Heilicher fosters an environment in which experiencing Jewish practice is meaningful and is nurtured in a setting respectful of diversity. In this spirit, the school provides the experience of eating as a community in a way that encourages derekh eretz (respectful behavior) and supports the practice and values of kashrut. Our kitchen is under the Rabbinical Supervision of the Chicago Rabbinical Council. We recognize that families vary in their home practices and that some children have special nutritional needs.
Heilicher is an educational institution and in keeping with our mission, we are dedicated to helping our children and parents/guardians gain a better understanding of some of the values and philosophies that underlie kashrut observances. We also encourage students to wash and to recite b’rakhot (blessings) before and after a meal; a washing station is provided in the dining room and at Kabbalat Shabbat.
All lunches brought to school should be dairy or pareve (neither meat nor dairy). No meat/poultry products or derivatives should be brought to school from home.
Each child should eat only their own lunch. Sharing of food is not permitted.
All food and baked goods served in school and at official school functions must be certified as kosher. This includes food from bakeries, grocery stores, or other foods which bear certification. A “K” without further information is not a mark of certification. If in doubt, please contact the Harold and Mickey Smith Jewish Life and Hebrew Director.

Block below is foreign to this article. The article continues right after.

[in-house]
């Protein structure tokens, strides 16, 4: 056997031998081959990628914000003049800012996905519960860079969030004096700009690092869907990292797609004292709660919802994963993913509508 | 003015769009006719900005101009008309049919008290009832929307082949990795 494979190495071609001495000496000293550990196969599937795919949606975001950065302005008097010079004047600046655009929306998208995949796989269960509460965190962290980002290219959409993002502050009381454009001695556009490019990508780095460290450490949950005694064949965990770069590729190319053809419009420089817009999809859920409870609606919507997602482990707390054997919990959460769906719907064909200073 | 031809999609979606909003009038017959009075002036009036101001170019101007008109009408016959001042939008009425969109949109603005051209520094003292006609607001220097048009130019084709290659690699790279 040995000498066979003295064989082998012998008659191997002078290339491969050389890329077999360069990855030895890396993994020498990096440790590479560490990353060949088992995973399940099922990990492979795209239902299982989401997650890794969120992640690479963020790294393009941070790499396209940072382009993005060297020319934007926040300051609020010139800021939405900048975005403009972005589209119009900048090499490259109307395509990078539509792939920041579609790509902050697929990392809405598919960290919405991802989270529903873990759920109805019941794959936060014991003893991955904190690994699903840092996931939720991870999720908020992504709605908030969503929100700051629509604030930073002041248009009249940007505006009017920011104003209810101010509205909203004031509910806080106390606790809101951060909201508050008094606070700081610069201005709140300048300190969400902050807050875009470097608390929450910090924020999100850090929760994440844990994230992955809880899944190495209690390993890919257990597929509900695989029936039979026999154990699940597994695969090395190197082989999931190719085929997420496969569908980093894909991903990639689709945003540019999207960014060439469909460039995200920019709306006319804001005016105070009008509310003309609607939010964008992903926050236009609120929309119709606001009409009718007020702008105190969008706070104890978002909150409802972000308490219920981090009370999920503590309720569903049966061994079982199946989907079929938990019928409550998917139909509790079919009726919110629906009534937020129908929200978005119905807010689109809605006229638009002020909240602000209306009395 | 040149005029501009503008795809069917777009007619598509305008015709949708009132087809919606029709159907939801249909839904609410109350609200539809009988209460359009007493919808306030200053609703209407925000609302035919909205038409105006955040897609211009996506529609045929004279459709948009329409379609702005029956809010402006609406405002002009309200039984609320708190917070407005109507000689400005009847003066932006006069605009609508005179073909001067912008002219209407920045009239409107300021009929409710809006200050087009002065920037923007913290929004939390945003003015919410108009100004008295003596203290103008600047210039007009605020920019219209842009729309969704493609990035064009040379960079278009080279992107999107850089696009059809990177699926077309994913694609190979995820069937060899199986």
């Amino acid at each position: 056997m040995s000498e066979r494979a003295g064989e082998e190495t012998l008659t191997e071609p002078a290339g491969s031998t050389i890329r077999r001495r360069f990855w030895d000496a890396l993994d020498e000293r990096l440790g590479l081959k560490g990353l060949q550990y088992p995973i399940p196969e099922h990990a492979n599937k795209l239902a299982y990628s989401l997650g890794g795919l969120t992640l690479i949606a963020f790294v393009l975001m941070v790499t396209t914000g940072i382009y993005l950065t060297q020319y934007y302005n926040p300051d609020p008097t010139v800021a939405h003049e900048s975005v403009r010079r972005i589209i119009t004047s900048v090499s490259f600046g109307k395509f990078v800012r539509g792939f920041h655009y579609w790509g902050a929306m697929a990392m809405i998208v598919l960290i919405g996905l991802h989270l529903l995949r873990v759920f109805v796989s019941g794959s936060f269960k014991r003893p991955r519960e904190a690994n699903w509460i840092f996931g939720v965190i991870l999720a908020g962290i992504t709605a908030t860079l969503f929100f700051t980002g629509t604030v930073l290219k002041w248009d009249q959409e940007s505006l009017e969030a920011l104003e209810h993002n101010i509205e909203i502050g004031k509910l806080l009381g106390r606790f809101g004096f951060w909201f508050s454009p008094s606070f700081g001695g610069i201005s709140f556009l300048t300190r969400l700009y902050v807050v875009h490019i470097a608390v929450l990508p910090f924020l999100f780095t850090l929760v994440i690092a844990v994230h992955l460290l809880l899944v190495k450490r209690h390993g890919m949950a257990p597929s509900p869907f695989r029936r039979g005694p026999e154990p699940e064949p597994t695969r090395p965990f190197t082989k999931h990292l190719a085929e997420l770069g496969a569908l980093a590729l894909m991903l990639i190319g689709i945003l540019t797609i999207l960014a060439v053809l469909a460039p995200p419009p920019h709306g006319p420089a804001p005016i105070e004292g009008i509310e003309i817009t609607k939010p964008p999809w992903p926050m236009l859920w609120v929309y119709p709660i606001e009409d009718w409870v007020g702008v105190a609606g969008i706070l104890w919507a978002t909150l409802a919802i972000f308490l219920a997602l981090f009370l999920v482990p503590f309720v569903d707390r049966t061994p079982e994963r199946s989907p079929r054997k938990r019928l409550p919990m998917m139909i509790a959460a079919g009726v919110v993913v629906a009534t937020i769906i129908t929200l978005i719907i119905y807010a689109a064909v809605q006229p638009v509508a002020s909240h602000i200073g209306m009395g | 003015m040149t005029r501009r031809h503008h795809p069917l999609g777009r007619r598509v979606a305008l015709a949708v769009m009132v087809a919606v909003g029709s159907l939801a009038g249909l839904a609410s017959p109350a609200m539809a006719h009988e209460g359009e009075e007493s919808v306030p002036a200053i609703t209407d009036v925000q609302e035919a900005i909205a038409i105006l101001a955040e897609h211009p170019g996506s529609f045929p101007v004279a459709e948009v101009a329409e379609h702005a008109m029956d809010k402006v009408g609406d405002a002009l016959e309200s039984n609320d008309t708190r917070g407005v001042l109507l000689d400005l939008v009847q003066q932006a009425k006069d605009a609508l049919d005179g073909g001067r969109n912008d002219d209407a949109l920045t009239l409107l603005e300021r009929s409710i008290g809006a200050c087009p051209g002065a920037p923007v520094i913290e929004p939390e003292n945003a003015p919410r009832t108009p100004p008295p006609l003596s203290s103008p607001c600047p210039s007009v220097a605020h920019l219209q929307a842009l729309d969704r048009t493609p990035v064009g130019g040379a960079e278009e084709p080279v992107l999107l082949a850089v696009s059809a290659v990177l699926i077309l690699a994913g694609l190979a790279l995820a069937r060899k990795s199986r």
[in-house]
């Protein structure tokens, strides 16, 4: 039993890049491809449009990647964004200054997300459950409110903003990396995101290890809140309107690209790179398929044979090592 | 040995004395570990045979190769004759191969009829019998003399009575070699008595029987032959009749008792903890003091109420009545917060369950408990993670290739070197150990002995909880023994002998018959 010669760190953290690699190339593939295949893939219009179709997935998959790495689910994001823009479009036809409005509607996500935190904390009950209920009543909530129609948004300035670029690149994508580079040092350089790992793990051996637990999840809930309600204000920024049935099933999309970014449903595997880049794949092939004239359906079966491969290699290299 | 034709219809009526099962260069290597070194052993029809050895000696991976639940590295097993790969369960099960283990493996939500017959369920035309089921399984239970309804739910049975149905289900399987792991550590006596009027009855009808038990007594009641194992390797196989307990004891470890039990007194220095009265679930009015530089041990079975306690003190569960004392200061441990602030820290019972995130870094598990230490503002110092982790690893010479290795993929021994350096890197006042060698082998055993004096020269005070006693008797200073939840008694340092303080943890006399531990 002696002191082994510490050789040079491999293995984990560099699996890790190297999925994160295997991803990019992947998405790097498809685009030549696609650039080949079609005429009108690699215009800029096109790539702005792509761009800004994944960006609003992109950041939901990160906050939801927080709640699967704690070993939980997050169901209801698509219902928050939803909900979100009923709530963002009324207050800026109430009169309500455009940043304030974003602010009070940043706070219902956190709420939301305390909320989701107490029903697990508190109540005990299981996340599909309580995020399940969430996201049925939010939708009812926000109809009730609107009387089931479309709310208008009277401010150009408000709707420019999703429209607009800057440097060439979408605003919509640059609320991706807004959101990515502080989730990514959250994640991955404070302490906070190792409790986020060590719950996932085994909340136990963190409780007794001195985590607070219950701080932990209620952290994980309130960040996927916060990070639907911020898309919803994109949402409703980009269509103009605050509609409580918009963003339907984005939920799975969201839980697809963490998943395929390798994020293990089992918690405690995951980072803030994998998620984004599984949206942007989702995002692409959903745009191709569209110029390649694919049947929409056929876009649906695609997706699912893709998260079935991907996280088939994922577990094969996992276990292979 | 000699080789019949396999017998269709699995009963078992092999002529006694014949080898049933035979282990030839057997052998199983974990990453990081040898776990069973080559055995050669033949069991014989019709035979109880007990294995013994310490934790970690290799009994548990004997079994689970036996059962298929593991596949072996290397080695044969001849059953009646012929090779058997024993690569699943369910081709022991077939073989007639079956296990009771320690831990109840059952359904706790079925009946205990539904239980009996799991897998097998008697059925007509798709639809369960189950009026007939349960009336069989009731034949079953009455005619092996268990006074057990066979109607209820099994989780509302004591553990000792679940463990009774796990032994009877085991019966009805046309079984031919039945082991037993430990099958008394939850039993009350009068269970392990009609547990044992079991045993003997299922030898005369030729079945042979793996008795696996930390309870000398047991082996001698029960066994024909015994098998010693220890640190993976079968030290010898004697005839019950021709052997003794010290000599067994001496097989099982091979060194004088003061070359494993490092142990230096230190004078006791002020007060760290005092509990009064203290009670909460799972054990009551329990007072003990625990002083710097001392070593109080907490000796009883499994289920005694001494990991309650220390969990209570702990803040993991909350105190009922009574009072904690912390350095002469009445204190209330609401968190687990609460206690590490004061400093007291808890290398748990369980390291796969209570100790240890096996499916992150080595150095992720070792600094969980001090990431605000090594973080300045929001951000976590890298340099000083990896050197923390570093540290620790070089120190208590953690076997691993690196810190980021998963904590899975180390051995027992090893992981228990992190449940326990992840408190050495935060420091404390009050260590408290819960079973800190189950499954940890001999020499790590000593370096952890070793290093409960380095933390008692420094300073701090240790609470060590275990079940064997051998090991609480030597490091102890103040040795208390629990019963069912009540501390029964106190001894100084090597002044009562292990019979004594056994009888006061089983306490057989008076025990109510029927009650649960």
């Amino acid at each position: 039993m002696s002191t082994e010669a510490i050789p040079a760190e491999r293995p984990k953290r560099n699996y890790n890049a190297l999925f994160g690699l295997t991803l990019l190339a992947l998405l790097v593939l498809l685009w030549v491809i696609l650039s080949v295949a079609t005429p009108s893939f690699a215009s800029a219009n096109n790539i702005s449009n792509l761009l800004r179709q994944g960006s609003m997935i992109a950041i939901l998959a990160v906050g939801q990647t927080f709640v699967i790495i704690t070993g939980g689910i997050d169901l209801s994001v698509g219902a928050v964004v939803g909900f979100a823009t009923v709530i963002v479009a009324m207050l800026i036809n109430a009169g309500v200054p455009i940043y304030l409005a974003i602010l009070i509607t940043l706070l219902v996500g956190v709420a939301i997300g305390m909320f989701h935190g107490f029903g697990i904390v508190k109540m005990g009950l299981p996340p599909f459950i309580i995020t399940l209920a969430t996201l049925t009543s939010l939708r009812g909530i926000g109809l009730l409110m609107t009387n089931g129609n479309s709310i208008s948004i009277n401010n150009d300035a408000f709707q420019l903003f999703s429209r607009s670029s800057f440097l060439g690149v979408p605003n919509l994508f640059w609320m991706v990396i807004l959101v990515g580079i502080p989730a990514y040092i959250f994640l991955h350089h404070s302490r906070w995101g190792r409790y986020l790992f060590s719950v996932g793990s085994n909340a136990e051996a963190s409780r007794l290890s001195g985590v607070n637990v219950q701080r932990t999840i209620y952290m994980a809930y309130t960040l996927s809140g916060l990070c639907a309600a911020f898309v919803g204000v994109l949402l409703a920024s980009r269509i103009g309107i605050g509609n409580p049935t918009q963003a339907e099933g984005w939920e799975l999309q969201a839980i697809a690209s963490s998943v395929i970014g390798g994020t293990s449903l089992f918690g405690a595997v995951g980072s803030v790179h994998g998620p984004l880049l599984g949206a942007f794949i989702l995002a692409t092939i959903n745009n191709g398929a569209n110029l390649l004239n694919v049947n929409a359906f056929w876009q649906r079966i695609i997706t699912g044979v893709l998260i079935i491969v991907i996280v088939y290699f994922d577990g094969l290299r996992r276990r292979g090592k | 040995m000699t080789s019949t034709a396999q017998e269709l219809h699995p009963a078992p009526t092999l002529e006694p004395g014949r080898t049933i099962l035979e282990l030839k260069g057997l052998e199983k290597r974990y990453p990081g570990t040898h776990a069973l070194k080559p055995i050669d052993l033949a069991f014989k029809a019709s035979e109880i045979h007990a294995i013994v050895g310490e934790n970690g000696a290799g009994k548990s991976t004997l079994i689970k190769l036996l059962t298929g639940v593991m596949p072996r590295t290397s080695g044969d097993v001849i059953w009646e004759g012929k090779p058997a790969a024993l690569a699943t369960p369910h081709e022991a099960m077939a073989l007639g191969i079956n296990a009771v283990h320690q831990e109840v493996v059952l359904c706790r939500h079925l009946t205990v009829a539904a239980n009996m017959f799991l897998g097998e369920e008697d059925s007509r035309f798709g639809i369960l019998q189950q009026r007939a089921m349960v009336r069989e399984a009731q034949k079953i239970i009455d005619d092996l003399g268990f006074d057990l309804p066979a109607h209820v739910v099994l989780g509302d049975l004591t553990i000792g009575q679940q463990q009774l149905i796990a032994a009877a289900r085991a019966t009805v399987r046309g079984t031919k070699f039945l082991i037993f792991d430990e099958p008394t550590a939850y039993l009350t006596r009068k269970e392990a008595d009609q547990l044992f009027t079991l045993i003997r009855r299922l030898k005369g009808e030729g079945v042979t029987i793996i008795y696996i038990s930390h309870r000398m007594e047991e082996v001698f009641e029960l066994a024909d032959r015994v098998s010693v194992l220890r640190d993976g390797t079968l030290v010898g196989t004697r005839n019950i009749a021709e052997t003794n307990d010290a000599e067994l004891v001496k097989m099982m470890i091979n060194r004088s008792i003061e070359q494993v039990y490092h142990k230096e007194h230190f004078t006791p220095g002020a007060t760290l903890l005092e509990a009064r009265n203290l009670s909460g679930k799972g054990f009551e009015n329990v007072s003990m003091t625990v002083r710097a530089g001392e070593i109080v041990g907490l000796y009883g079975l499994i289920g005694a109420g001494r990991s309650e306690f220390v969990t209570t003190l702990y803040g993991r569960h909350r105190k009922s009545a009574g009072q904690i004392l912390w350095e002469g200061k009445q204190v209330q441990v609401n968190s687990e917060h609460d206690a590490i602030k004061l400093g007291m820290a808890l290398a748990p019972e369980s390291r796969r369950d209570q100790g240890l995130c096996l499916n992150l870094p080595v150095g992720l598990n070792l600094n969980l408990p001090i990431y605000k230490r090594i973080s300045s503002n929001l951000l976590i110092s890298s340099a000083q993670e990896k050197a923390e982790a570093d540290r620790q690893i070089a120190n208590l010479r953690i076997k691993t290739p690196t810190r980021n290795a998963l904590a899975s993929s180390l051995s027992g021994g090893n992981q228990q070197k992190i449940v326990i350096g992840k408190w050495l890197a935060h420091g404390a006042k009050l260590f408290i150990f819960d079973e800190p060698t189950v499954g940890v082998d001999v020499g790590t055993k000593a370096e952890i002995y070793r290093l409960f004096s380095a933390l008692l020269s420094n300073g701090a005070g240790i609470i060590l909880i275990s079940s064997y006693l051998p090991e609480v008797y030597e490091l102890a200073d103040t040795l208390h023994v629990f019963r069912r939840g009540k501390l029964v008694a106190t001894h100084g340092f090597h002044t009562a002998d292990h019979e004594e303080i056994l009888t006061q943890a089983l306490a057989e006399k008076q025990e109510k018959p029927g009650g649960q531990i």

Other School Functions:
When our students are on field trips, all food arrangements should be consistent with the school’s kashrut policy.
All food served at official school functions held on or off campus, including all Parent Teacher Organization-sponsored programs also comply with the school’s kashrut policy.
When planning any event open to your child’s classmates, please try to be as inclusive as possible as to the food, timing, and location of an event. Because everyone in the school community is aware that we are an inclusive and yet diverse community, providing information about what food arrangements are being made for birthday parties, play dates, or other events will help make every family feel most at ease. Some options for where to find kosher products are Breadsmith and Byerly’s in St. Louis Park, and many products in your local grocery store.
There are over 500 organizations which provide kosher certification in the United States. The following are just a few of the kashrut symbols found on foods. We have shown here those that you are most likely to find on foods bought in the Midwest. Find more symbols here. There are over 300 agencies or individuals who certify foods as kosher throughout the U.S. If you have questions about other symbols or the reliability of any kashrut symbol, please contact the Harold and Mickey Smith Jewish Life and Hebrew Director.